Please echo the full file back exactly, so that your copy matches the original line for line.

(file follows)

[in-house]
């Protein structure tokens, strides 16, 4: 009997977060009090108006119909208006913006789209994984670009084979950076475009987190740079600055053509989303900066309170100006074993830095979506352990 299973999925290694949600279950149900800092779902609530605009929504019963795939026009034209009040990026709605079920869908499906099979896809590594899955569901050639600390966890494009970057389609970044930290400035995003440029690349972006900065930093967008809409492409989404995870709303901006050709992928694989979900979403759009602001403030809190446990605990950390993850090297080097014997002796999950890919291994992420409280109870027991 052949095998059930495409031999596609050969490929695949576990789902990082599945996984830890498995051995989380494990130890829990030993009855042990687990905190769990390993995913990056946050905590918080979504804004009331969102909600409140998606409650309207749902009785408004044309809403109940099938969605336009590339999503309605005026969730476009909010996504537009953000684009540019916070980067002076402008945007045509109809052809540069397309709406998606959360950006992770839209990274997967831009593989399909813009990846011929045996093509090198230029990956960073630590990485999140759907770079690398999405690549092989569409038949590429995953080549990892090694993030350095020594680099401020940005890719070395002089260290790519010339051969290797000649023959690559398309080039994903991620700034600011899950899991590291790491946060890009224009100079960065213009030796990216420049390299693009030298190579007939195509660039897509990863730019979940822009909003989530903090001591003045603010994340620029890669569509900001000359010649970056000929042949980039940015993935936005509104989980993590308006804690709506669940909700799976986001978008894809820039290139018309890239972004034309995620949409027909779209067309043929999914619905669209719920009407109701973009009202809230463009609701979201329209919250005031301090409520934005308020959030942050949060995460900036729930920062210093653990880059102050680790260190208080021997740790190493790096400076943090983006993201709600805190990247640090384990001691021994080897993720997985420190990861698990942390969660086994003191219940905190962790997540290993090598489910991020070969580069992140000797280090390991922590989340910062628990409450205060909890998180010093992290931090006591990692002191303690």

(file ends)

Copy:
[in-house]
């Protein structure tokens, strides 16, 4: 009997977060009090108006119909208006913006789209994984670009084979950076475009987190740079600055053509989303900066309170100006074993830095979506352990 299973999925290694949600279950149900800092779902609530605009929504019963795939026009034209009040990026709605079920869908499906099979896809590594899955569901050639600390966890494009970057389609970044930290400035995003440029690349972006900065930093967008809409492409989404995870709303901006050709992928694989979900979403759009602001403030809190446990605990950390993850090297080097014997002796999950890919291994992420409280109870027991 052949095998059930495409031999596609050969490929695949576990789902990082599945996984830890498995051995989380494990130890829990030993009855042990687990905190769990390993995913990056946050905590918080979504804004009331969102909600409140998606409650309207749902009785408004044309809403109940099938969605336009590339999503309605005026969730476009909010996504537009953000684009540019916070980067002076402008945007045509109809052809540069397309709406998606959360950006992770839209990274997967831009593989399909813009990846011929045996093509090198230029990956960073630590990485999140759907770079690398999405690549092989569409038949590429995953080549990892090694993030350095020594680099401020940005890719070395002089260290790519010339051969290797000649023959690559398309080039994903991620700034600011899950899991590291790491946060890009224009100079960065213009030796990216420049390299693009030298190579007939195509660039897509990863730019979940822009909003989530903090001591003045603010994340620029890669569509900001000359010649970056000929042949980039940015993935936005509104989980993590308006804690709506669940909700799976986001978008894809820039290139018309890239972004034309995620949409027909779209067309043929999914619905669209719920009407109701973009009202809230463009609701979201329209919250005031301090409520934005308020959030942050949060995460900036729930920062210093653990880059102050680790260190208080021997740790190493790096400076943090983006993201709600805190990247640090384990001691021994080897993720997985420190990861698990942390969660086994003191219940905190962790997540290993090598489910991020070969580069992140000797280090390991922590989340910062628990409450205060909890998180010093992290931090006591990692002191303690």